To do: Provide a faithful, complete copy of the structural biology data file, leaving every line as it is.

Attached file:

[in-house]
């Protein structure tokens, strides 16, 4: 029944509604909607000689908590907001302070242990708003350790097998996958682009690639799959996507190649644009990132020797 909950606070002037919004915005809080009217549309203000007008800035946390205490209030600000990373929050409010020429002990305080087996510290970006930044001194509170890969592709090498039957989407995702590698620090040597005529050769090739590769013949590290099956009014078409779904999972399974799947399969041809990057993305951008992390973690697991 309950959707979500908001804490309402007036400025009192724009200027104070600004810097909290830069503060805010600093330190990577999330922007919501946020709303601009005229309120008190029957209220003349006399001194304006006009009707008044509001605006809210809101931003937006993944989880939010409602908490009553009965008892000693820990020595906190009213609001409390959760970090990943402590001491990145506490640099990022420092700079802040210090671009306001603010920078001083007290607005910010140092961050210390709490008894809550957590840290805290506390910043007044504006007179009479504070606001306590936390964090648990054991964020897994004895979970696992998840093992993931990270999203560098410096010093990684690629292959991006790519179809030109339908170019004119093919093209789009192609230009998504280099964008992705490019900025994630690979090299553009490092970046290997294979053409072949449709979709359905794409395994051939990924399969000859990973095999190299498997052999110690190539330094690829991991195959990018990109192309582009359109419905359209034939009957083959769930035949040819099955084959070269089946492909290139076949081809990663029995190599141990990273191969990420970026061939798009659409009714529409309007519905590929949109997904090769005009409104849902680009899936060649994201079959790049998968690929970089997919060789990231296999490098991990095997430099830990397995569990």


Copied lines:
[in-house]
């Protein structure tokens, strides 16, 4: 029944509604909607000689908590907001302070242990708003350790097998996958682009690639799959996507190649644009990132020797 909950606070002037919004915005809080009217549309203000007008800035946390205490209030600000990373929050409010020429002990305080087996510290970006930044001194509170890969592709090498039957989407995702590698620090040597005529050769090739590769013949590290099956009014078409779904999972399974799947399969041809990057993305951008992390973690697991 309950959707979500908001804490309402007036400025009192724009200027104070600004810097909290830069503060805010600093330190990577999330922007919501946020709303601009005229309120008190029957209220003349006399001194304006006009009707008044509001605006809210809101931003937006993944989880939010409602908490009553009965008892000693820990020595906190009213609001409390959760970090990943402590001491990145506490640099990022420092700079802040210090671009306001603010920078001083007290607005910010140092961050210390709490008894809550957590840290805290506390910043007044504006007179009479504070606001306590936390964090648990054991964020897994004895979970696992998840093992993931990270999203560098410096010093990684690629292959991006790519179809030109339908170019004119093919093209789009192609230009998504280099964008992705490019900025994630690979090299553009490092970046290997294979053409072949449709979709359905794409395994051939990924399969000859990973095999190299498997052999110690190539330094690829991991195959990018990109192309582009359109419905359209034939009957083959769930035949040819099955084959070269089946492909290139076949081809990663029995190599141990990273191969990420970026061939798009659409009714529409309007519905590929949109997904090769005009409104849902680009899936060649994201079959790049998968690929970089997919060789990231296999490098991990095997430099830990397995569990």